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Re: Hippo-whale paper
Cetferungulata is a truly horrible word
(it sounds like a vulgar Latin insult).
Without a vowel between t and f, it doesn't sound Latin at all.
I've also seen "Cetruminantia" (whales+ruminants), and
"Artiofabula" (whales+ruminants+pigs). These molecular
fellows have a penchant for horrible monikers.
Every node must be named, don't you remember (from the late 80s)? If in
doubt whether a node has already been named, name it anyway (Supraprimates =
Euarchontoglires; Boreotheria = Boreoeutheria).
The clade names of placental mammals are strictly concept-based. Whales are
inside Artiodactyla? This means "Artiodactyla" is no longer a clade. It is
dropped, and a new name must be invented. Ungulata turns out to be massively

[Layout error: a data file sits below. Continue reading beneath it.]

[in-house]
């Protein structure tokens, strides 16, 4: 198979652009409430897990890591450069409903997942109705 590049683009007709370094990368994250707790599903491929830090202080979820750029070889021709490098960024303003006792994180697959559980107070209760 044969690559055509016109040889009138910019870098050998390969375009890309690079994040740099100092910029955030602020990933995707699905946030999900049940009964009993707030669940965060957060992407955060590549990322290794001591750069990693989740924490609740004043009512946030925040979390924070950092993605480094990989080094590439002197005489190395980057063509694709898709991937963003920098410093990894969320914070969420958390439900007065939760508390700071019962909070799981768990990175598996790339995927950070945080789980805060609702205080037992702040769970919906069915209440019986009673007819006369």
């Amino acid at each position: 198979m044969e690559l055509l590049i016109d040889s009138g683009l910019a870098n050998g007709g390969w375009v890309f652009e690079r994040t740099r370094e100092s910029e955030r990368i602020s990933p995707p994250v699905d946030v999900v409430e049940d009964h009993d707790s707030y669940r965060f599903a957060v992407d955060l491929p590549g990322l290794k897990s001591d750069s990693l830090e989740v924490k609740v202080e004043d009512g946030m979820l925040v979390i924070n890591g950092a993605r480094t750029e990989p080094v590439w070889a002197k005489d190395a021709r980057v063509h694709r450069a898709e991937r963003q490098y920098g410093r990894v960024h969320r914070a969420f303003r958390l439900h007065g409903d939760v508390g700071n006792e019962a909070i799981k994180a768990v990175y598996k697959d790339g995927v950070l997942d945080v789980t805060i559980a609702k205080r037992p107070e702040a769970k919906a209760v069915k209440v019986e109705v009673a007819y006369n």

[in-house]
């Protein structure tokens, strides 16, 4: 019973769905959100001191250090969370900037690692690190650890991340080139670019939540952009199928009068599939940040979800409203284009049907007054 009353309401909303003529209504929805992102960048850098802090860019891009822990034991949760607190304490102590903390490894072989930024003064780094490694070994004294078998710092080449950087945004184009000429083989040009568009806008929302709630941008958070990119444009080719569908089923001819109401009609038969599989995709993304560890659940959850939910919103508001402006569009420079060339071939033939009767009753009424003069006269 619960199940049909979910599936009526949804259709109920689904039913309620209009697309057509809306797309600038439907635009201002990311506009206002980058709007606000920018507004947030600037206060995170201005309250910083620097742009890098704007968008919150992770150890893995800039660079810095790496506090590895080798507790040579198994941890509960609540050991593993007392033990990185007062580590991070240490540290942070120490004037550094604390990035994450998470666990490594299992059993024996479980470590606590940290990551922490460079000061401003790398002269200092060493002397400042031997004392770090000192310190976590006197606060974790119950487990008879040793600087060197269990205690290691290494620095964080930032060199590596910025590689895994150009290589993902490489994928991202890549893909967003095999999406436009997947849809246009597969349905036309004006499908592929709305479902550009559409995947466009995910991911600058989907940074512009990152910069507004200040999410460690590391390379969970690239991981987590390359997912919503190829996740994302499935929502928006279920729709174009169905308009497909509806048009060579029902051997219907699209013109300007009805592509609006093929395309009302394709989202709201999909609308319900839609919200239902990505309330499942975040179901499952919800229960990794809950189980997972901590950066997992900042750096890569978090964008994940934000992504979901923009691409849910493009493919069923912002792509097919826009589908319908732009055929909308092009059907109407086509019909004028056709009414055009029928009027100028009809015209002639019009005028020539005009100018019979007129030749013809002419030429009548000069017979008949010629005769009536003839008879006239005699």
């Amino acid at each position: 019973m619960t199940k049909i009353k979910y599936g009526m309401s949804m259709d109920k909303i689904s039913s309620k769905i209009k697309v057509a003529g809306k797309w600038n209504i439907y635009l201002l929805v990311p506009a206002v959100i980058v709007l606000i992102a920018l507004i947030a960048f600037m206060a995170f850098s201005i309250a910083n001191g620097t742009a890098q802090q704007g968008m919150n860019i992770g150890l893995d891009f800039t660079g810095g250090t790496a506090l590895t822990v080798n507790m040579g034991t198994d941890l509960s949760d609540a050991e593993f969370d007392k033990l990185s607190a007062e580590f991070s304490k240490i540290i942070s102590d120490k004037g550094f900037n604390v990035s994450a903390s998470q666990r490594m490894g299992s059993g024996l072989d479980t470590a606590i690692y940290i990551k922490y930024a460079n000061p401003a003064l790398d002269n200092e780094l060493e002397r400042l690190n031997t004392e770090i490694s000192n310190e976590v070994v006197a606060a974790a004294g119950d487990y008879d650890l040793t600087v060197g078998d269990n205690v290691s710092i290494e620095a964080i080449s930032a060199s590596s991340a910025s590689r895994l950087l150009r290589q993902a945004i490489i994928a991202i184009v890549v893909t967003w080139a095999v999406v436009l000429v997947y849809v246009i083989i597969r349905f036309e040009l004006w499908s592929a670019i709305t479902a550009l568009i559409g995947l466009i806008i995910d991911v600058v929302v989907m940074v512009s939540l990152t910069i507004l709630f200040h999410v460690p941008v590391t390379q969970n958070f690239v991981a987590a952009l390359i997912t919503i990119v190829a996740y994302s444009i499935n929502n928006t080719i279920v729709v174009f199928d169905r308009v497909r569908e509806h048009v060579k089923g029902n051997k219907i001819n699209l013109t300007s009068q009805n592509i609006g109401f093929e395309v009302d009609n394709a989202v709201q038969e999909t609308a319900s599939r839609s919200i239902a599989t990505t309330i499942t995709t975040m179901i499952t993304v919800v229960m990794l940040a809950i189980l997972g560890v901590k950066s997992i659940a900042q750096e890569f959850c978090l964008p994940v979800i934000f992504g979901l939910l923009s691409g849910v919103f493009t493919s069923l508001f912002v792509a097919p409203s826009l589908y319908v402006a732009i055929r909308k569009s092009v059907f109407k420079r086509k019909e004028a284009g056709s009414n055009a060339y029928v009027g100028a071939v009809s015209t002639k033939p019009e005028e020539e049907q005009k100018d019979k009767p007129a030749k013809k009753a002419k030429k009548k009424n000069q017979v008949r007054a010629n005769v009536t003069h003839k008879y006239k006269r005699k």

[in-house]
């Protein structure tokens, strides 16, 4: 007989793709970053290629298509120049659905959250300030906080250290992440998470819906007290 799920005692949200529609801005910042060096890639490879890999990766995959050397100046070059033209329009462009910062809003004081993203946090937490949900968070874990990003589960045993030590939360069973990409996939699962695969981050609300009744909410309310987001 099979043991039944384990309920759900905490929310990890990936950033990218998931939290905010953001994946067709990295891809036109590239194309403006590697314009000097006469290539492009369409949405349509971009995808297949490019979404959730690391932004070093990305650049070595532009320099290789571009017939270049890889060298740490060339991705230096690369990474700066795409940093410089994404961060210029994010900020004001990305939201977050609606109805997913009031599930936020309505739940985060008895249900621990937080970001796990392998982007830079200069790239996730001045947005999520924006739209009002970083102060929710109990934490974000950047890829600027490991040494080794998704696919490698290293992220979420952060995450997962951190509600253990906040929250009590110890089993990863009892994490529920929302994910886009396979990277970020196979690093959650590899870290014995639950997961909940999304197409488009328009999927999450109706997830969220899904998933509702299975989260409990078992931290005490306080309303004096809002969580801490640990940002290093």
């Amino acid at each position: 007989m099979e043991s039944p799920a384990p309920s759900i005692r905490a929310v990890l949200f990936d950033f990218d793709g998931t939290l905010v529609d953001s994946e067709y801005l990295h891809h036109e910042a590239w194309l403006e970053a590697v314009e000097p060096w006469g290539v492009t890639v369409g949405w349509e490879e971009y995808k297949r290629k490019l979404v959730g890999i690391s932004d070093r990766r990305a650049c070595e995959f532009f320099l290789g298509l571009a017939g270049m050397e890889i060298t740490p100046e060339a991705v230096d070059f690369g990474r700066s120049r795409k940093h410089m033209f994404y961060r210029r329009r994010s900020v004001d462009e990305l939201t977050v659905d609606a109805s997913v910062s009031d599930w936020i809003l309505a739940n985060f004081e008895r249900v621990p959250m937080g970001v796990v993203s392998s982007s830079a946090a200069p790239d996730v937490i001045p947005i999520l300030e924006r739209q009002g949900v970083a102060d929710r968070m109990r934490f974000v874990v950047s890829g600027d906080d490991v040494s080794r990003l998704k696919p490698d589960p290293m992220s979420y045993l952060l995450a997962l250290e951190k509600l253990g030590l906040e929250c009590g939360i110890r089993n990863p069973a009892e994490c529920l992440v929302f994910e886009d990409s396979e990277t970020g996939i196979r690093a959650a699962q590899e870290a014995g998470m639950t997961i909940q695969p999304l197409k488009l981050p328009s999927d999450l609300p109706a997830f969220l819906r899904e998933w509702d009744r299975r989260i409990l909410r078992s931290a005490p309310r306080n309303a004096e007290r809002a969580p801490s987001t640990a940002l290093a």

polyphyletic? "Ferungulata" must die, and resurrect as Fereuungulata -- if
we can wrap our minds around whales being euungulates! "Proteutheria" is not
in the same clade as the rest of Insectivora? Death and destruction to
"Insectivora"; long live "Proteutheria" (...found para- and/or polyphyletic
soon after) and Lipotyphla. Half of Lipotyphla belong to Afrotheria? Death
and destruction to "Lipotyphla"; long live Afrosoricida and Eulipotyphla.
This approach has the big advantage of making clear exactly what an author
means by each name. But this doesn't outweigh the disadvantages -- lots of
new names for often trivial changes in contents, and lots of names for
almost unsupported clades. Keep up with every paper or else.
BTW, this is the Generally Approved List Of the Eighteen Plus/Minus Zero